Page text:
C-Prompt Computers, LLC

Facebook Scams

There are a LOT of scams that show up on Facebook. Below are some of the common ones that we know about. The purpose of most of these is to attempt to engage with an unsuspecting person with hopes of managing to get some money out of them.

  • Duct Cleaning Services
  • T-Shirt Design
  • Dog hit by car
  • Death of Celebrity

Duct Cleaning Services

These posts generally talk about “we just moved to town” and want to “keep your family and home a little safer.” They will also claim to be licensed, insured, and bonded, and often state no up front charges.
You will also notice that there is no way of contacting them except through Facebook. A legitimate business should have at the very least their own Facebook page, if not a full website. You should be able to get a business name from them. Additionally, many times you will find that this person joined the group in the fairly recent past. Their profile will often not have much information showing.

T-Shirt Design

This scammer plays on our emotions. Usually the post talks about “my autistic son” and his “first design he is so proud of creating.” The author then goes on to give a link as to where you can buy that design.
The websites are generally bulk sale websites. Each person who signs up gets their own sub-page to sell T-shirts on. Whether or not the site is legitimate, and whether or not the product is received, the scam of trying to use emotional blackmail to make a sale makes this a scam.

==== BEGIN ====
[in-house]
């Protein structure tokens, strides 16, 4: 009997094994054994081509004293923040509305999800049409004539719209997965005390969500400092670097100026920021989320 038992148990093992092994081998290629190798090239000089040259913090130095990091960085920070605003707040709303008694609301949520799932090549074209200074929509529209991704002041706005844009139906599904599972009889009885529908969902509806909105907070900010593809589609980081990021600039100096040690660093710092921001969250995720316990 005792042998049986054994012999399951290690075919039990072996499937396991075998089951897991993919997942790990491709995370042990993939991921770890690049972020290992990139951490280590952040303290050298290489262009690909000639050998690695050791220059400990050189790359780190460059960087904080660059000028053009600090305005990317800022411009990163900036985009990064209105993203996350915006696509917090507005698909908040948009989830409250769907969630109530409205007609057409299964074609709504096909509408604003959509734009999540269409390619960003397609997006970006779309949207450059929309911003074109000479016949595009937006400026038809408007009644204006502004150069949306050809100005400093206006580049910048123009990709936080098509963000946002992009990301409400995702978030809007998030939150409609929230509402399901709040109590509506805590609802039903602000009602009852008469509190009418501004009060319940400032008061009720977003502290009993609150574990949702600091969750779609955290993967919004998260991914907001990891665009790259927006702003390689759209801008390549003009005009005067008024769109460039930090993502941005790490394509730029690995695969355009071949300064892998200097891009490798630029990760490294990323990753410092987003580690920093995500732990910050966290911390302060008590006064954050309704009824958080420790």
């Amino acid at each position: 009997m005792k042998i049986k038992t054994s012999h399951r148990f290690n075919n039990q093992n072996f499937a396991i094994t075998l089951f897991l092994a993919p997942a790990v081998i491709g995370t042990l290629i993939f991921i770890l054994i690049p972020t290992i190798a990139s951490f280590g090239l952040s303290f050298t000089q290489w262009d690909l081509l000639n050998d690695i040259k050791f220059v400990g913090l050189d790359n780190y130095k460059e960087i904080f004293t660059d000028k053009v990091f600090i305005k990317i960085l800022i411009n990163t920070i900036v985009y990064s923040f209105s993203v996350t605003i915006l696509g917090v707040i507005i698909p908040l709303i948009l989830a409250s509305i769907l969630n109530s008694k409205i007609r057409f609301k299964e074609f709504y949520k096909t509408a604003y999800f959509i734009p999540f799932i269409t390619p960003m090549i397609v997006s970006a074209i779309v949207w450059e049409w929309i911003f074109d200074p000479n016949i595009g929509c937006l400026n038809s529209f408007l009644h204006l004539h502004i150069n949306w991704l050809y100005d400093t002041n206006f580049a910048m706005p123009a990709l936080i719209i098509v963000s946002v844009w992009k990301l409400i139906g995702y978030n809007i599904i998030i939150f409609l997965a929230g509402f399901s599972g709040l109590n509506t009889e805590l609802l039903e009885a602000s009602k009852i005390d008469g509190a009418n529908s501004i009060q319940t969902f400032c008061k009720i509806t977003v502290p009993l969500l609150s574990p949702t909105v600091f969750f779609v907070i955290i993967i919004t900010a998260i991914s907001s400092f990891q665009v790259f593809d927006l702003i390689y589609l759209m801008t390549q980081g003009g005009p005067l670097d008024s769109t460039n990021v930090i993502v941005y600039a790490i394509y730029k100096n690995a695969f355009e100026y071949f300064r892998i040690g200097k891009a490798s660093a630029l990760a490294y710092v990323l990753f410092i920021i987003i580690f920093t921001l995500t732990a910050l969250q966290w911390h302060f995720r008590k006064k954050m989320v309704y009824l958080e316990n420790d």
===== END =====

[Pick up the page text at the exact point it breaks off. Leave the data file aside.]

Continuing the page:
Dog Hit by Car

This post has some pictures of dogs that are cut, bleeding, and bandaged. The text of the post goes on to talk about either the author hit the dog, or the author found the dog. They are trying to find the dog’s owner because there is no collar or chip.
Generally this becomes an attempt to acquire money or personal information. The author will end up saying things like “I’ve spent $400 already, and the vet needs another $300 which I don’t have. Can you help me pay these bills?” As you can imagine, once the author of the post gets the $300, they disappear.

Death of Celebrity

This one is attempting to influence the reader by the shock value. A picture of a famous celebrity, with what appears to be the start of a news story about the celebrity being in a car accident, or some other tragic end.
This scam is trying to take you down a road of clicking things. I just loaded one of these scam pages, and although I briefly saw the image and story, I quickly got a new page from a different domain that said “Click ‘Allow’ if you are not a robot.” Clicking on this may then actually be clicking “Allow” for some software to download to your computer, which then compromises your entire system.

The message in all of these is to take the time to think twice before clicking a post or link in Facebook. There are, of course, a lot of good stuff out there, and a lot of links that are useful. But never let your guard down – always be vigilant when you are online.